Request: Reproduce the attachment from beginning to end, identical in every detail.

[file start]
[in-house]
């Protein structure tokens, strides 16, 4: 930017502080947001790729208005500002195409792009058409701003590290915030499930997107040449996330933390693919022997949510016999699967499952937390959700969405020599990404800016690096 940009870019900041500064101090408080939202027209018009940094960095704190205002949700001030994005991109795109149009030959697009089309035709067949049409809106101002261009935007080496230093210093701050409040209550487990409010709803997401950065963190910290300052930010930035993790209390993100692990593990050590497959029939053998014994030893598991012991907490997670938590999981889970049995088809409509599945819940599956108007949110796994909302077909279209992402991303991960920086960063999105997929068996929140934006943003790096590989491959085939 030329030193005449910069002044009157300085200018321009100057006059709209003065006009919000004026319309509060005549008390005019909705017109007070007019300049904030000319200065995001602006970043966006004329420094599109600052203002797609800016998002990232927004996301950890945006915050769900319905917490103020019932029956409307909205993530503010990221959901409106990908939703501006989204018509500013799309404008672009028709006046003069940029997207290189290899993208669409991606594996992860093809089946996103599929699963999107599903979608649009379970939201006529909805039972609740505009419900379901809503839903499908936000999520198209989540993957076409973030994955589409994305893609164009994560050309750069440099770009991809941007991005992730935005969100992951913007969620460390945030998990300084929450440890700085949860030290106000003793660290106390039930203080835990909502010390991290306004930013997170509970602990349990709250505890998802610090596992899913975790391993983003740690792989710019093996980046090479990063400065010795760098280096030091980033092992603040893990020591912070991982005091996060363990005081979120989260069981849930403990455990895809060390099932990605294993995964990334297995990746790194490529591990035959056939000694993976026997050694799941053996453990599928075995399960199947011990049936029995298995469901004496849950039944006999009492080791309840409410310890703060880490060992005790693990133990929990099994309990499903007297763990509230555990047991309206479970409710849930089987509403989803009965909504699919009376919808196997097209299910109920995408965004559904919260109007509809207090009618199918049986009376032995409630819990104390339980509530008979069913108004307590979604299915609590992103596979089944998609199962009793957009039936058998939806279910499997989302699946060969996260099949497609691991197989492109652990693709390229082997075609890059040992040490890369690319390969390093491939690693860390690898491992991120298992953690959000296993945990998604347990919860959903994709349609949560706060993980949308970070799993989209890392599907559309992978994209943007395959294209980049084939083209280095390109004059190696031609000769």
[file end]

[in-house]
């Protein structure tokens, strides 16, 4: 930017502080947001790729208005500002195409792009058409701003590290915030499930997107040449996330933390693919022997949510016999699967499952937390959700969405020599990404800016690096 940009870019900041500064101090408080939202027209018009940094960095704190205002949700001030994005991109795109149009030959697009089309035709067949049409809106101002261009935007080496230093210093701050409040209550487990409010709803997401950065963190910290300052930010930035993790209390993100692990593990050590497959029939053998014994030893598991012991907490997670938590999981889970049995088809409509599945819940599956108007949110796994909302077909279209992402991303991960920086960063999105997929068996929140934006943003790096590989491959085939 030329030193005449910069002044009157300085200018321009100057006059709209003065006009919000004026319309509060005549008390005019909705017109007070007019300049904030000319200065995001602006970043966006004329420094599109600052203002797609800016998002990232927004996301950890945006915050769900319905917490103020019932029956409307909205993530503010990221959901409106990908939703501006989204018509500013799309404008672009028709006046003069940029997207290189290899993208669409991606594996992860093809089946996103599929699963999107599903979608649009379970939201006529909805039972609740505009419900379901809503839903499908936000999520198209989540993957076409973030994955589409994305893609164009994560050309750069440099770009991809941007991005992730935005969100992951913007969620460390945030998990300084929450440890700085949860030290106000003793660290106390039930203080835990909502010390991290306004930013997170509970602990349990709250505890998802610090596992899913975790391993983003740690792989710019093996980046090479990063400065010795760098280096030091980033092992603040893990020591912070991982005091996060363990005081979120989260069981849930403990455990895809060390099932990605294993995964990334297995990746790194490529591990035959056939000694993976026997050694799941053996453990599928075995399960199947011990049936029995298995469901004496849950039944006999009492080791309840409410310890703060880490060992005790693990133990929990099994309990499903007297763990509230555990047991309206479970409710849930089987509403989803009965909504699919009376919808196997097209299910109920995408965004559904919260109007509809207090009618199918049986009376032995409630819990104390339980509530008979069913108004307590979604299915609590992103596979089944998609199962009793957009039936058998939806279910499997989302699946060969996260099949497609691991197989492109652990693709390229082997075609890059040992040490890369690319390969390093491939690693860390690898491992991120298992953690959000296993945990998604347990919860959903994709349609949560706060993980949308970070799993989209890392599907559309992978994209943007395959294209980049084939083209280095390109004059190696031609000769």